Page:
Overall, these findings claim that negative interest levels have heterogeneous effects across financial intermediaries, leading some to take more risks than others, based on their funding structure. Whether negative interest levels result in more risk-taking over the entire bank operating system, especially considering the ramifications of a prolonged amount of negative rates, can be an important open question that remains to be addressed.

Disclaimer

This article first appeared as a study Bulletin of the European Central Bank, in fact it is predicated on a paper entitled “Unconventional Monetary Policy and Funding Liquidity Risk”, by the same authors.. The authors gratefully acknowledge the comments of Philipp Hartmann, Alberto Martin and Louise Sagar. The views expressed listed below are those of the authors and don’t necessarily represent the views of the Deutsche Bundesbank, the European Central Bank or the Eurosystem.

References

Altavilla, C, L Burlon, M Giannetti and S Holton (2019), “Will there be a zero lower bound? The consequences of negative policy rates on banks and firms”, ECB Working Paper Series, No 2289.

Ampudia, M (2019), “Do low interest hurt banks’ equity values?”, ECB Research Bulletin, No 60.

Ampudia, M and S Van den Heuvel (2018), “Monetary policy and bank equity values in a period of low interest”, ECB Working Paper Series, No 2199.

Arce, O, M Garcia-Posada and S Mayordomo 2019), “Adapting lending policies against a background of negative interest levels”, Banco de España, Article 5/19.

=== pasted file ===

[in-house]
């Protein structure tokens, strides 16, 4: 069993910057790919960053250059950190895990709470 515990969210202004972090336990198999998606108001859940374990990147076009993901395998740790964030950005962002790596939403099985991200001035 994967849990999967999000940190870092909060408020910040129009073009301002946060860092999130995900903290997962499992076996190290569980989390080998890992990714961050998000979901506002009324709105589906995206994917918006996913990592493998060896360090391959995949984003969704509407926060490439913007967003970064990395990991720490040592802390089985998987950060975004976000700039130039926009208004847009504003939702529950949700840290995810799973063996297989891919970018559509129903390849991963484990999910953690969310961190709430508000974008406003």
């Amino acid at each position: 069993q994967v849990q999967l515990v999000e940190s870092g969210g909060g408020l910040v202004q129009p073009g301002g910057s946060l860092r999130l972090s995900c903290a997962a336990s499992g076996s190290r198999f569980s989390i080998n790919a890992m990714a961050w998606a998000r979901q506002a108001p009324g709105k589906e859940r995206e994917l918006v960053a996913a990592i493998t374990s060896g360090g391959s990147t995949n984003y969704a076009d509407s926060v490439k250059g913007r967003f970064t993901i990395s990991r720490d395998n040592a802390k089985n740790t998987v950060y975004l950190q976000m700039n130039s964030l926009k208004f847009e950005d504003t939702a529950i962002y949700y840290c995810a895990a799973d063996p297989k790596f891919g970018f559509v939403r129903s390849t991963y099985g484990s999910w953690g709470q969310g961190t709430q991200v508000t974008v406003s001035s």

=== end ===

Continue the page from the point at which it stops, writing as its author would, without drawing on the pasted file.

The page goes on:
Bottero, M, C Minoiu, J-L Peydró, A Polo, A F Presbitero and E Sette (2019), “Negative Monetary Policy Rates and Portfolio Rebalancing: Evidence from Credit Register Data”, IMF Working Papers, No 19/44.

Bubeck, J, A Maddaloni and J-L Peydró (2020), “Negative monetary policy rates and systemic banks’ risk-taking: Evidence from the euro area securities register”, ECB Working Paper Series, No [tbc], and Journal of Money, Credit and Banking (forthcoming).

Heider, F, F Saidi and G Schepens (2019), “Life below zero: bank lending under negative policy rates”, Overview of Financial Studies (forthcoming).

Peydró, J-L, A Polo and E Sette (2017), “Monetary policy at the job: Security and credit application registers evidence”, CEPR Discussion Papers, No 12011.

Endnotes

1 See Bubeck et al. (2020). This evidence ought to be interpreted remember that the analysis targets the first implementation of negative rates in the euro area. The composition of banks’ assets in a reaction to negative rates and deposit inflows may have changed over an extended time frame.

2 The chance of the borrower is measured by the ratings of the borrower institutions.

3 The adjusted current yield (ACY) of a security is computed as: